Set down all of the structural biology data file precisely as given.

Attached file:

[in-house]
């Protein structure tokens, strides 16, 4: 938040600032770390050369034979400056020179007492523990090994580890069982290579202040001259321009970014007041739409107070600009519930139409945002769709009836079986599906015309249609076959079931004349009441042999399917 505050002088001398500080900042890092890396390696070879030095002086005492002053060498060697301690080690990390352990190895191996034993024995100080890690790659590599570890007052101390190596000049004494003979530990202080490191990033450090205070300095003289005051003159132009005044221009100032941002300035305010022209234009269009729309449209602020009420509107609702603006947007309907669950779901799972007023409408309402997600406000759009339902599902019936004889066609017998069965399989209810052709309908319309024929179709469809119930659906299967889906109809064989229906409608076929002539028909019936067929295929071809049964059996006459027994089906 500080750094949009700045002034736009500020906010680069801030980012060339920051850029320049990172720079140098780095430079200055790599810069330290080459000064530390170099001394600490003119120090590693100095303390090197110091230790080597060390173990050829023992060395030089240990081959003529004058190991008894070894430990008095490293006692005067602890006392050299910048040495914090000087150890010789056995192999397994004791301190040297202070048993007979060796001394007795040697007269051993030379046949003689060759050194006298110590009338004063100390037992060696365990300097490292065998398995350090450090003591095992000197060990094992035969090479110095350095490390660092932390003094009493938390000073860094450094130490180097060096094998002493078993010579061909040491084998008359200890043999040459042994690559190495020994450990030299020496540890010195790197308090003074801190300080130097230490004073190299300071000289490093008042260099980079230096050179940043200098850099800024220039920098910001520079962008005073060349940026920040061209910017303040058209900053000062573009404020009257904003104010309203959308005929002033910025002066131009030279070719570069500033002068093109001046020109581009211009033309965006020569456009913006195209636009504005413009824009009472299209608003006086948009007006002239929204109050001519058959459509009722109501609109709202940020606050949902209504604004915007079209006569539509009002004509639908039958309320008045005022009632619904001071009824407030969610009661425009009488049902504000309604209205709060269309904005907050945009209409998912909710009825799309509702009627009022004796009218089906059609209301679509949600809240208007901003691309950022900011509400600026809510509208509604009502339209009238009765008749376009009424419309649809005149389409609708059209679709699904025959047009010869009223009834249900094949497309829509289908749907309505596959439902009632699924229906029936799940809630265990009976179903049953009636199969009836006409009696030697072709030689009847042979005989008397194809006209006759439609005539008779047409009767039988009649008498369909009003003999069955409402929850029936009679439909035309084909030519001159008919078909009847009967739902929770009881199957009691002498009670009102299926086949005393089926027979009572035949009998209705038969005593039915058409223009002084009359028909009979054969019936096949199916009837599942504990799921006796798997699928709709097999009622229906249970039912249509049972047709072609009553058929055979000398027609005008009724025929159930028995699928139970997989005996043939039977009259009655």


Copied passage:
[in-house]
């Protein structure tokens, strides 16, 4: 938040600032770390050369034979400056020179007492523990090994580890069982290579202040001259321009970014007041739409107070600009519930139409945002769709009836079986599906015309249609076959079931004349009441042999399917 505050002088001398500080900042890092890396390696070879030095002086005492002053060498060697301690080690990390352990190895191996034993024995100080890690790659590599570890007052101390190596000049004494003979530990202080490191990033450090205070300095003289005051003159132009005044221009100032941002300035305010022209234009269009729309449209602020009420509107609702603006947007309907669950779901799972007023409408309402997600406000759009339902599902019936004889066609017998069965399989209810052709309908319309024929179709469809119930659906299967889906109809064989229906409608076929002539028909019936067929295929071809049964059996006459027994089906 500080750094949009700045002034736009500020906010680069801030980012060339920051850029320049990172720079140098780095430079200055790599810069330290080459000064530390170099001394600490003119120090590693100095303390090197110091230790080597060390173990050829023992060395030089240990081959003529004058190991008894070894430990008095490293006692005067602890006392050299910048040495914090000087150890010789056995192999397994004791301190040297202070048993007979060796001394007795040697007269051993030379046949003689060759050194006298110590009338004063100390037992060696365990300097490292065998398995350090450090003591095992000197060990094992035969090479110095350095490390660092932390003094009493938390000073860094450094130490180097060096094998002493078993010579061909040491084998008359200890043999040459042994690559190495020994450990030299020496540890010195790197308090003074801190300080130097230490004073190299300071000289490093008042260099980079230096050179940043200098850099800024220039920098910001520079962008005073060349940026920040061209910017303040058209900053000062573009404020009257904003104010309203959308005929002033910025002066131009030279070719570069500033002068093109001046020109581009211009033309965006020569456009913006195209636009504005413009824009009472299209608003006086948009007006002239929204109050001519058959459509009722109501609109709202940020606050949902209504604004915007079209006569539509009002004509639908039958309320008045005022009632619904001071009824407030969610009661425009009488049902504000309604209205709060269309904005907050945009209409998912909710009825799309509702009627009022004796009218089906059609209301679509949600809240208007901003691309950022900011509400600026809510509208509604009502339209009238009765008749376009009424419309649809005149389409609708059209679709699904025959047009010869009223009834249900094949497309829509289908749907309505596959439902009632699924229906029936799940809630265990009976179903049953009636199969009836006409009696030697072709030689009847042979005989008397194809006209006759439609005539008779047409009767039988009649008498369909009003003999069955409402929850029936009679439909035309084909030519001159008919078909009847009967739902929770009881199957009691002498009670009102299926086949005393089926027979009572035949009998209705038969005593039915058409223009002084009359028909009979054969019936096949199916009837599942504990799921006796798997699928709709097999009622229906249970039912249509049972047709072609009553058929055979000398027609005008009724025929159930028995699928139970997989005996043939039977009259009655």